Our Lord Jesus also compared Saul here to the ox, because the ox is an animal that is dependent upon its Master for the supply of its needs. Herein you will remember the prophet Isaiah saith, “The ox knoweth its owner, and the ass its master’s crib.” The ox receives its fodder from its master’s hand, and knows the hand that feeds it. Thou who art an enemy to God this morning, dost thou not know that thou art his creature, and that thou art the object of his daily providence? The breath which is in thy nostrils and in mine cometh from the Most High. He formed us of clay, and his omnipotence keeps together the particles of dust that make our frame; but for his preservation we should at once go back to Mother Earth, and the place that knows us would know us no more for ever. Dear hearer, have we not been worse than oxen? We have not known the hand that feeds us? Have we not kicked against the God from whom all our mercies have been flowing? Oh, then, we must be worse than beasts if we do not feel a pang of conscience at the thought of God’s kindness and our ingratitude. To be indebted to God for twenty, thirty, forty, fifty, sixty, seventy years of mercy, and yet never to be grateful to him! to have received life, breath, and strength from him, and to-day to receive the gospel from his hands, and yet to go our way indifferent and careless! This is a crime to be detested and abominated.

     An ox is a creature of which service is rightly demanded. As every man who keepeth an ox expecteth it to serve him, so also does God expect of those creatures whose wants he supplieth that they should do his bidding. Wherefore should God keep them, and they do him no service? Wouldst thou thyself fodder an ox that would not plough if thou usest it for such work; or wouldst thou feed a horse that would never be a beast of draught to thee? Wouldst thou keep even a dog if it did not follow at thy heel and fawn upon thee? If the cur snapped at thee and howled at thee as thou dost, O sinner, against thy Maker, thou wouldst soon have done with feeding him. Take heed lest God have done with feeding thee, for if he getteth not service out of thee he will not for ever spare' thee. We are like the ox; we must either serve or die; we must either plough or bleed; the bullock which is not good for its master in the furrows shall soon be good for the butcher in the shambles; and the man who will not serve God in life shall ere long have to acknowledge his justice in the pangs of death, and to show to wondering worlds what the judgments of God are in the terrors of eternity.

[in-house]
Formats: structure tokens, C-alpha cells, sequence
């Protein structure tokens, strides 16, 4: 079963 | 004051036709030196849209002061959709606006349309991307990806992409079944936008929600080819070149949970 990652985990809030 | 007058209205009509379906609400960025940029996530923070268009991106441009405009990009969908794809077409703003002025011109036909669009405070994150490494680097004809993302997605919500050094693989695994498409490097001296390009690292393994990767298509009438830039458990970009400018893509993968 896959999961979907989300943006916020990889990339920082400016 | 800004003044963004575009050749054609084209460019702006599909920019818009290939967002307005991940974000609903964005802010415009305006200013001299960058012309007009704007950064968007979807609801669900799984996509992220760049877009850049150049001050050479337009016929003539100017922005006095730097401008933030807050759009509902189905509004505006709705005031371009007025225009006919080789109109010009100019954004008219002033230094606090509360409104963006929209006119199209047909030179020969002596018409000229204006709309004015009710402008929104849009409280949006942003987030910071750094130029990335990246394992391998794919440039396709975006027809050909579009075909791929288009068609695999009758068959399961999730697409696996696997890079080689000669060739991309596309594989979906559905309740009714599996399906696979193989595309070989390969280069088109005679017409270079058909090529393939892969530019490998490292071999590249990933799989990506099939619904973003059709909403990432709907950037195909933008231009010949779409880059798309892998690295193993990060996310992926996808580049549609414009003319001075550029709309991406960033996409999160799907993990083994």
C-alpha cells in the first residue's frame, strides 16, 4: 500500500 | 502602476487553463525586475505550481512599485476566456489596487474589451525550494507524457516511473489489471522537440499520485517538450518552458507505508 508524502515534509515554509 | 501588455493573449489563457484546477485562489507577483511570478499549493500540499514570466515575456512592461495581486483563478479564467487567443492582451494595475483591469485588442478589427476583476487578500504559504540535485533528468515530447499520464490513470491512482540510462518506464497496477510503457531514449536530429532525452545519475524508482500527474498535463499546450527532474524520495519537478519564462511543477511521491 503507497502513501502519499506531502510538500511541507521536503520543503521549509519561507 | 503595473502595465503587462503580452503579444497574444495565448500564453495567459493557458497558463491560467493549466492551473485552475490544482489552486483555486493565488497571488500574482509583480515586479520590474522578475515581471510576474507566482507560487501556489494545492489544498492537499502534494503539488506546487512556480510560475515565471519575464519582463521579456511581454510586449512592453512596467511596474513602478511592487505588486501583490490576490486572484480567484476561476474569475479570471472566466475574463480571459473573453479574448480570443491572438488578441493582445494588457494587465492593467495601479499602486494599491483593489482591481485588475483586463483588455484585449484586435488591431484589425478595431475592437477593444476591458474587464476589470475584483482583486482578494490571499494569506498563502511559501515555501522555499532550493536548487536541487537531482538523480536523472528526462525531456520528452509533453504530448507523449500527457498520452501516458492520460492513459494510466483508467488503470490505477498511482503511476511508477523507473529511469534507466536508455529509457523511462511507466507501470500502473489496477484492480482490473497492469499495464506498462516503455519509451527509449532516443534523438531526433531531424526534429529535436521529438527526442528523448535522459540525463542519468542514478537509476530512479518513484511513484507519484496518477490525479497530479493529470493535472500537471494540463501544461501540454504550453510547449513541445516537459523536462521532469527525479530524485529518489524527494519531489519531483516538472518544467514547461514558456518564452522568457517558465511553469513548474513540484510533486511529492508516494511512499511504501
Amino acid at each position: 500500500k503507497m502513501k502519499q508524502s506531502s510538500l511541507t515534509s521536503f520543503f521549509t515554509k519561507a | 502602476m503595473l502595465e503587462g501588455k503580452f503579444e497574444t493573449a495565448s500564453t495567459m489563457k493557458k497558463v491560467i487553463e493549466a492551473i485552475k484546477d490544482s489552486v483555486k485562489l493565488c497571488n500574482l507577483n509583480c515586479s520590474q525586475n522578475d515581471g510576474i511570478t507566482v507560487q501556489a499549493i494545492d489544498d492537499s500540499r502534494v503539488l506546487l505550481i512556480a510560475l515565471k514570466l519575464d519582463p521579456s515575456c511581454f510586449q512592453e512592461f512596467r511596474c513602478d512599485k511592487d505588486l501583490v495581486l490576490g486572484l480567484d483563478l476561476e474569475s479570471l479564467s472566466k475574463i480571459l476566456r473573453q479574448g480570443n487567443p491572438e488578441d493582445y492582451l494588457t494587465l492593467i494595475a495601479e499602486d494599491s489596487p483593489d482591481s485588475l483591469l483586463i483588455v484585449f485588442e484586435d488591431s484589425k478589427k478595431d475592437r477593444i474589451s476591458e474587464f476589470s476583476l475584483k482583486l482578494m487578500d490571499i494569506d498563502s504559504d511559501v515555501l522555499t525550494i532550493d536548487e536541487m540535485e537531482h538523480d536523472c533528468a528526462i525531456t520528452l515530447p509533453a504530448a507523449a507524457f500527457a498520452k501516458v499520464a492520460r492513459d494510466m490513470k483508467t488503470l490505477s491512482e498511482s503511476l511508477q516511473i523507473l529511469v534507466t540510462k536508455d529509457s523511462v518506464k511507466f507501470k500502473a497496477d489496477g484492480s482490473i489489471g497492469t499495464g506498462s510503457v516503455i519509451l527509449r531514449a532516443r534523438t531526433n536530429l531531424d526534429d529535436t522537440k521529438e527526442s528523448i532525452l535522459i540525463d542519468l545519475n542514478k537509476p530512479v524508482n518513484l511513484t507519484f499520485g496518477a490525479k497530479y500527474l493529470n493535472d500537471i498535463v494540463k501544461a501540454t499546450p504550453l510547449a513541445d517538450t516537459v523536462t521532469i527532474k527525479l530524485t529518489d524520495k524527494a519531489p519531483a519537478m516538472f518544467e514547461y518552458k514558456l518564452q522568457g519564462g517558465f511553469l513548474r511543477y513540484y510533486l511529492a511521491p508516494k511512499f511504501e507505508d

The ox was also selected as a picture of Saul because of its perverseness. The bullock is not easily made accustomed to the yoke. It is not easy to train an ox to do one’s bidding. Hence a very rough and cruel instrument was used by the Eastern husbandman— a long stick with a sharp prong at the end, which he drove into the stubborn ox to compel it to move. It was sometimes very perverse, and when it set its neck to go its own way it was not easy for the husbandman to make it move in another; and therefore the strokes of this ox-goad were sharp and many. Ah, how perverse are our wills! They are more stubborn surely than the ox. We will not go in the right way; we choose the wrong naturally. We go to the fire of sin, and we put our finger in it, and we burn it; but we do not learn better; we then thrust our hands into it, and though we suffer for it we return and plunge our arm into the flame. There are some who are suffering at this very day for their sins. The sins of their youth are in their bones, and yet they stagger to their lusts again; and like the moth that flies to the candle and having singed its wings drops down in pain and agony, and only gets strength enough to fly up to the candle again, so do some men with their sins. But while we are swift to sin, how slow we are to righteousness! Parents sometimes complain that they cannot teach their children, they are so wilful. Ah, if they were as wilful as we are towards God, we should have cause enough to complain. The teacher says, u I have taught this child nineteen times, and he will not learn;” but God has taught us nineteen thousand times— “Line upon line, and precept upon precept, here a little and there a little;” every day has had its word and every night its sentence; and yet we are like the deaf adder, which will not hear the voice of the charmer, though he charm never so wisely. This is humbling, but it is true. God makes us feel it to be true, and puts us in a proper frame of mind on account of it.